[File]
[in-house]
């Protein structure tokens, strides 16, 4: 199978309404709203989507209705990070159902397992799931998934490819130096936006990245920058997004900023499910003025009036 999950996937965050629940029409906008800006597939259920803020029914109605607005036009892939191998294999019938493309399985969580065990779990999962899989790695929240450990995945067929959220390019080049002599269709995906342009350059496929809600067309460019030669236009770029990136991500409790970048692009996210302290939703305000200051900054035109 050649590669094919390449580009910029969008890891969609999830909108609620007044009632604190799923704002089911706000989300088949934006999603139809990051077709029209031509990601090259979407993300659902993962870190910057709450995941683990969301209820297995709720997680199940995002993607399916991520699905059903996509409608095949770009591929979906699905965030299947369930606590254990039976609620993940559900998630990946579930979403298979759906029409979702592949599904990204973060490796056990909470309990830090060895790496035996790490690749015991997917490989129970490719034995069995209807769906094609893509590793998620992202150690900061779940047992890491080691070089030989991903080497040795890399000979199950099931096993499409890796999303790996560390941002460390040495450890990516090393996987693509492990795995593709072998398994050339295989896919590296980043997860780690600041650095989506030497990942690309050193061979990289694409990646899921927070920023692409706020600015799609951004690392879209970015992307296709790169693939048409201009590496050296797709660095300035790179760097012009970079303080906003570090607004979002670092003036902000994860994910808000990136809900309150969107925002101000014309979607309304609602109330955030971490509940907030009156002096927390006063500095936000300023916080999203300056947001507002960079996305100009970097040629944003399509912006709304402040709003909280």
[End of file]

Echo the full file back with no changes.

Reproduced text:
[in-house]
């Protein structure tokens, strides 16, 4: 199978309404709203989507209705990070159902397992799931998934490819130096936006990245920058997004900023499910003025009036 999950996937965050629940029409906008800006597939259920803020029914109605607005036009892939191998294999019938493309399985969580065990779990999962899989790695929240450990995945067929959220390019080049002599269709995906342009350059496929809600067309460019030669236009770029990136991500409790970048692009996210302290939703305000200051900054035109 050649590669094919390449580009910029969008890891969609999830909108609620007044009632604190799923704002089911706000989300088949934006999603139809990051077709029209031509990601090259979407993300659902993962870190910057709450995941683990969301209820297995709720997680199940995002993607399916991520699905059903996509409608095949770009591929979906699905965030299947369930606590254990039976609620993940559900998630990946579930979403298979759906029409979702592949599904990204973060490796056990909470309990830090060895790496035996790490690749015991997917490989129970490719034995069995209807769906094609893509590793998620992202150690900061779940047992890491080691070089030989991903080497040795890399000979199950099931096993499409890796999303790996560390941002460390040495450890990516090393996987693509492990795995593709072998398994050339295989896919590296980043997860780690600041650095989506030497990942690309050193061979990289694409990646899921927070920023692409706020600015799609951004690392879209970015992307296709790169693939048409201009590496050296797709660095300035790179760097012009970079303080906003570090607004979002670092003036902000994860994910808000990136809900309150969107925002101000014309979607309304609602109330955030971490509940907030009156002096927390006063500095936000300023916080999203300056947001507002960079996305100009970097040629944003399509912006709304402040709003909280």